The words don’t really make sense to Bucky. His eyebrows furrow and he looks at his friend, confused.

“You look tired,” Thor says, not unkindly. When he turns his face toward Bucky, his eye is blazing—bright in the darkness. “You have earned your rest.”

Bucky frowns.

“You have earned your happiness, my friend,” Thor says.

Bucky drums his fingers on the wooden railing and Thor, quietly, covers it with his own, stopping him.

“The Norns do not give favors often,” he says, quietly. “But sometimes, a person has proven himself to be extraordinary. Sometimes, a story is too sad, even for them.”

“The Norns?” Bucky asks.

“The Fates,” Thor says. “The Three who spin the stories and fate lines we live. They do not give favors often, but I have been King in circumstances I should not have been and they hold a certain fondness for me.”

Bucky’s still not sure he understands, but his heart rate picks up.

“What kind of favor?” he asks, slowly.

Thor smiles and lets go of Bucky’s hand.

“Valhalla is where warriors go to rest,” he says. “It is a great and magnificent hall. Normally you would need to die in battle, or in pursuit of valor—some kind of terribly noble act. But I have traded my favor for you. You need not die, to go.”

Bucky’s breath catches in his chest. For a few minutes, he doesn’t know what to say. Then he unsticks his tongue from the roof of his mouth.

“Why?” he asks. “Why would you trade your favor for me?”

The wind stirs Thor’s hair, a smooth strand at the side of his face. Beside it, a dark braid, black braided into greying gold.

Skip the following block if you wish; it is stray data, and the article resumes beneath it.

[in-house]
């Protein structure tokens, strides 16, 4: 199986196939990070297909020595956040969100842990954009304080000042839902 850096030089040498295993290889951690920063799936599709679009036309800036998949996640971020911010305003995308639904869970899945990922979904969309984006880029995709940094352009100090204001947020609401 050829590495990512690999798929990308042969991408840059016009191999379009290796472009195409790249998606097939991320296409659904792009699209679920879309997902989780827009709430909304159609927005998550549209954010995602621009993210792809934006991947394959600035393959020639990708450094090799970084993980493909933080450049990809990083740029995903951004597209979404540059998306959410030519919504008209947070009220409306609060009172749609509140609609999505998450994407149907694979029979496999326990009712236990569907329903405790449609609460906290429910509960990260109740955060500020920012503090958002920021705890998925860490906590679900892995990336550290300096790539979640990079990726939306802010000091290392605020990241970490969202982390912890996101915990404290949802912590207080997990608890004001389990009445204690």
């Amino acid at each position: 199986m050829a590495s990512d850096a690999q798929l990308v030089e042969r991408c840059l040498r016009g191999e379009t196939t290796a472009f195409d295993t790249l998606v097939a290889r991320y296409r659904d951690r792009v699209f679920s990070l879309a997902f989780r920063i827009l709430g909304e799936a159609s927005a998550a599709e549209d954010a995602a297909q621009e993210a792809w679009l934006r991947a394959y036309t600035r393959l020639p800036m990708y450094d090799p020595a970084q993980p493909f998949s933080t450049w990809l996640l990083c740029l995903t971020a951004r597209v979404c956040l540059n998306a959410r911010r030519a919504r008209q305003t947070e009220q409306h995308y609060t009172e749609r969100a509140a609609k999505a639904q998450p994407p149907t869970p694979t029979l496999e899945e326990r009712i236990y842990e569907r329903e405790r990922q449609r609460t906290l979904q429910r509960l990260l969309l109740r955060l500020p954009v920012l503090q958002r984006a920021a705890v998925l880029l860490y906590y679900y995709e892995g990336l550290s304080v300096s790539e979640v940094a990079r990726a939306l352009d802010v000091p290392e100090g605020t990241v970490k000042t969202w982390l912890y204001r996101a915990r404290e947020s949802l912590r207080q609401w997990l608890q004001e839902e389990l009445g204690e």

“Because I loved the Captain too,” Thor says, quietly. “And I do not like to see my friends sad.”

Bucky curls his fingers over the wood. He feels as though he has sea legs, as though the wooden deck under him might give away if he does not hold onto it, steadily. Valhalla—or paradise. He could go to the hall meant for warriors and kings.

Bucky closes his eyes, his chest hurting.

He shakes his head.

“I don’t want to go to Valhalla, Thor,” he says. He opens his eyes. “I want to go to a little place I know, in the middle.”

Thor doesn’t know—he couldn’t know, but the way his eye lights up, the way his expression softens—sadly, almost unbearably—Bucky thinks, he must have guessed.

“Very well, he says. “I will bargain for you.” A pause. “If you will do one thing for me. I have but one request.”

Bucky’s head is spinning; his throat tight, his chest constricting with feeling.

“What?” he asks.

Thor drums his fingers on the ship side, gazing up at the stars—at the heavens above them. He closes his eye and takes a breath.

“Tell my brother I miss him,” Thor says. He opens his eye. “Tell him I have not forgotten him.”

Bucky swallows. There’s nothing he can say. He nods.

“Tell him,” Thor says, quietly—so quiet his voice is nearly carried away on the wind. “To wait for me.”



Steve withdraws his hand from the blue flame. He shuts the iron cage quietly, the clasp clicking shut under his fingertips.

He takes a step back and turns to go back down, as he always does at night.